From Many One
On May 20th, 1856, Senator Charles Sumner of Massachusetts delivered a fiery and impassioned speech denouncing the evils of slavery. Two days later, while working at his desk in the Senate Chamber, he was attacked by Congressman Preston Brooks of South Carolina. Without warning, Brooks savagely beat Sumner with a walking stick, until he collapsed to the floor bleeding and brain-damaged.
The country’s reaction was predictably polarized. The Southern papers applauded the assault, saying that a good “thrashing” was the best way to deal with abolitionists. The Northern papers rightly denounced it as a criminal act and an attack on the Freedom of Speech. The incident is known as the end of “reasoned discourse,” the point of no return, the day that reason and debate gave way to passion and violence, sowing the seeds of an inevitable conflict. Less than five years later, the United States would plunge itself into the bloodiest conflict in its history; a Civil War that would kill or wound one out of every twenty Americans.
Political discourse has always been a full-contact sport. People are passionate about their views and the rhetoric often becomes contentious and nasty, but it must never rise to the level of violence. Today, it’s suddenly 1856 again. Our political dialog has deteriorated into an endless babble of name-calling and race-baiting.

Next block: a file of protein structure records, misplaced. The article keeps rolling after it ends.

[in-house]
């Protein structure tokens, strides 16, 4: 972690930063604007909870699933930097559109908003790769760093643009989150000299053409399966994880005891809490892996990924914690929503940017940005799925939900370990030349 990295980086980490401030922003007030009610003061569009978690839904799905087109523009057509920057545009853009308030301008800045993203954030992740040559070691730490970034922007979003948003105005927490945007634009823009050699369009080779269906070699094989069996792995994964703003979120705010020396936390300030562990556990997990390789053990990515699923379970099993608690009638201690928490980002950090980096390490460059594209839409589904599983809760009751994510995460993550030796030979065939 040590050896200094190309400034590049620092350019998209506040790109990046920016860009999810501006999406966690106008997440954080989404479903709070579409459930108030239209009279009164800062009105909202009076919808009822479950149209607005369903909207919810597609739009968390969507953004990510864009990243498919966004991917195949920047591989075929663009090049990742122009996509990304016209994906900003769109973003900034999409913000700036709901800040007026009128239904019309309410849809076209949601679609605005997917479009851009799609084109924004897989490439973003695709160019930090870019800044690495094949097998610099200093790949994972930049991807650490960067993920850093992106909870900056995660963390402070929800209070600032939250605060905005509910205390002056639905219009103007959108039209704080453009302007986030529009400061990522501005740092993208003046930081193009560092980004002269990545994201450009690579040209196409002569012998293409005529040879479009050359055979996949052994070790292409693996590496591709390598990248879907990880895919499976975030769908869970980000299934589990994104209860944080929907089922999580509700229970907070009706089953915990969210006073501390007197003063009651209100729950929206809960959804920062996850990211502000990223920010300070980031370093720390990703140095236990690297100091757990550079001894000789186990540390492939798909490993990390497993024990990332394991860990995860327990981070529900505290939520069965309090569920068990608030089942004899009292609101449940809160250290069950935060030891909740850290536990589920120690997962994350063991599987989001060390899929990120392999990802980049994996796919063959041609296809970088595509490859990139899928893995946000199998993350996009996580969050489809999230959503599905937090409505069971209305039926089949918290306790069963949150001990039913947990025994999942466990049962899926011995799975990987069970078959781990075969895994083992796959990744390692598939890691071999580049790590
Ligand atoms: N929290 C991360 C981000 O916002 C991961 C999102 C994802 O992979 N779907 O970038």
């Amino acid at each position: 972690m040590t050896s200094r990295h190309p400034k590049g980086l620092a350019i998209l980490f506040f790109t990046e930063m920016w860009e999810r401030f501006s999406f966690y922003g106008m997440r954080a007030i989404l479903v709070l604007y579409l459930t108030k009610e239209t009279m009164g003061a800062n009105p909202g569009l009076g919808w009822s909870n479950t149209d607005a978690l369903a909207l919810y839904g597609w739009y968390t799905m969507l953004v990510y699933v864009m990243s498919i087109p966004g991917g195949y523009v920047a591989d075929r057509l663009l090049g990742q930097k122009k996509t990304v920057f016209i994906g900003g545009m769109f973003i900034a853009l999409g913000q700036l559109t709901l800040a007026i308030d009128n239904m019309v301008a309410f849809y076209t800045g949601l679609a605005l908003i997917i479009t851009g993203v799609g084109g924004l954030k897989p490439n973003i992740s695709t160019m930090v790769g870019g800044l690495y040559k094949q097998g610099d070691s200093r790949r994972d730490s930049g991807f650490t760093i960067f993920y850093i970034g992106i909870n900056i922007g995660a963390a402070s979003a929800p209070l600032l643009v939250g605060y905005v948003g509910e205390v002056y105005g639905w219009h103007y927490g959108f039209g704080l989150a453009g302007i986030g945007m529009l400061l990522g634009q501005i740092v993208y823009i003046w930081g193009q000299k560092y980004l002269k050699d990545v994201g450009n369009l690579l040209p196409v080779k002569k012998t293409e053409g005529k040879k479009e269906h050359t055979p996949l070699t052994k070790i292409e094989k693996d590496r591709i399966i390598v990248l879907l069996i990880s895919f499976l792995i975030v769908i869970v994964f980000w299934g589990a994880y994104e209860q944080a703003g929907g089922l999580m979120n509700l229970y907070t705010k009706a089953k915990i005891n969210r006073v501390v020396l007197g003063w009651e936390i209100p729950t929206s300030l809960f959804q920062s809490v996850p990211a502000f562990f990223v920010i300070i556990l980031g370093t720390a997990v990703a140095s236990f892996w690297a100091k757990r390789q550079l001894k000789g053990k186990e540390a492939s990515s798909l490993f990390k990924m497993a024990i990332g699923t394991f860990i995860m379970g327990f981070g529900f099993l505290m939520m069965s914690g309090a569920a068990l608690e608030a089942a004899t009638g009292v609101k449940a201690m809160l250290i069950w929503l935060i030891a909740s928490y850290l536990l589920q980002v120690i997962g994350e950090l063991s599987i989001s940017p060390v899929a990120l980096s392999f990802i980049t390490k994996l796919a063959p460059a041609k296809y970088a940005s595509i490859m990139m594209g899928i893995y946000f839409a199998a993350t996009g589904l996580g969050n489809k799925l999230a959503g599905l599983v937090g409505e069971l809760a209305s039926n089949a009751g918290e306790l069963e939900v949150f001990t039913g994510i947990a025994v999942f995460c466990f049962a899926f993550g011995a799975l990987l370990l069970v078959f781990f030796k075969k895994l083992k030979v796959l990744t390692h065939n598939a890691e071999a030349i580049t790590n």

A California Congresswoman encouraged her supporters to threaten, harass and intimidate members of the administration and their families when they’re out in public. A former Secretary of State and Presidential Candidate insists that civility toward the opposition party must be suspended until her party regains power. A DNC spokesman openly called for violence against Republicans, and the people are listening.
A man in California was arrested for trying to stab a Congressional Candidate. An assault on two GOP candidates in a Minnesota restaurant left one with a concussion. In Washington DC, Representative Steve Scalise was shot and gravely wounded while playing baseball. And the violence is spilling onto the campuses and streets of America. Individual’s civil liberties are being routinely trampled by angry mobs who use shout-down tactics and violence to suppress the freedom of speech, and a patriot prayer gathering in Portland Oregon somehow provoked mass assaults and rioting. This country is literally losing its collective mind. There is no longer any civility in our political debate, all “reasoned discourse” has ended. What happened? How did we get to this point? The simple answer is, “The Diversity Lie.”
The United States is the most diverse society on earth because it is the only nation in history that was designed and created for the individual. Think about it. The Declaration of Independence espouses the truth that all human-beings are created equal. The Bill of Rights enumerates the rights and freedoms of the individual. America is about the individual, not about the group.